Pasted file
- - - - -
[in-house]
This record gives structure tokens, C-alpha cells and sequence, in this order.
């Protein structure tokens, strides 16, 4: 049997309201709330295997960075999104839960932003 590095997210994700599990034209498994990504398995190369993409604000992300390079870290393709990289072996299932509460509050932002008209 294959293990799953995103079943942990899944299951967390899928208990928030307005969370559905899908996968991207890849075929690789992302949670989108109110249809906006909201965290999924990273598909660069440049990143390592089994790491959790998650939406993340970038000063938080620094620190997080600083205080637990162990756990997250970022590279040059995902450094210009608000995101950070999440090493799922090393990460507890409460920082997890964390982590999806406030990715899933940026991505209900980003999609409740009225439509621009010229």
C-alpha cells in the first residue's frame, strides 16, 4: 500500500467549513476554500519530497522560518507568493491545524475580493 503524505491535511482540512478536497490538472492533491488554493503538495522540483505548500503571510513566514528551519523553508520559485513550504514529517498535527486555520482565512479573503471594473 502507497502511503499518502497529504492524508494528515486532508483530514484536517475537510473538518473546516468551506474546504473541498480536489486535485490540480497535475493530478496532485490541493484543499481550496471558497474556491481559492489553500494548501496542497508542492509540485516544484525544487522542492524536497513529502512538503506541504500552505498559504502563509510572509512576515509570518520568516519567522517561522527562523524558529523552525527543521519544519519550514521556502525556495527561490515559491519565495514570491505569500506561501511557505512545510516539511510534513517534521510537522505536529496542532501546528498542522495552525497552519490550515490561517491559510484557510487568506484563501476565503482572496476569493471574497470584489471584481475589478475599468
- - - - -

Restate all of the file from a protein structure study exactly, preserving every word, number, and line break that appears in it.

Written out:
[in-house]
This record gives structure tokens, C-alpha cells and sequence, in this order.
């Protein structure tokens, strides 16, 4: 049997309201709330295997960075999104839960932003 590095997210994700599990034209498994990504398995190369993409604000992300390079870290393709990289072996299932509460509050932002008209 294959293990799953995103079943942990899944299951967390899928208990928030307005969370559905899908996968991207890849075929690789992302949670989108109110249809906006909201965290999924990273598909660069440049990143390592089994790491959790998650939406993340970038000063938080620094620190997080600083205080637990162990756990997250970022590279040059995902450094210009608000995101950070999440090493799922090393990460507890409460920082997890964390982590999806406030990715899933940026991505209900980003999609409740009225439509621009010229």
C-alpha cells in the first residue's frame, strides 16, 4: 500500500467549513476554500519530497522560518507568493491545524475580493 503524505491535511482540512478536497490538472492533491488554493503538495522540483505548500503571510513566514528551519523553508520559485513550504514529517498535527486555520482565512479573503471594473 502507497502511503499518502497529504492524508494528515486532508483530514484536517475537510473538518473546516468551506474546504473541498480536489486535485490540480497535475493530478496532485490541493484543499481550496471558497474556491481559492489553500494548501496542497508542492509540485516544484525544487522542492524536497513529502512538503506541504500552505498559504502563509510572509512576515509570518520568516519567522517561522527562523524558529523552525527543521519544519519550514521556502525556495527561490515559491519565495514570491505569500506561501511557505512545510516539511510534513517534521510537522505536529496542532501546528498542522495552525497552519490550515490561517491559510484557510487568506484563501476565503482572496476569493471574497470584489471584481475589478475599468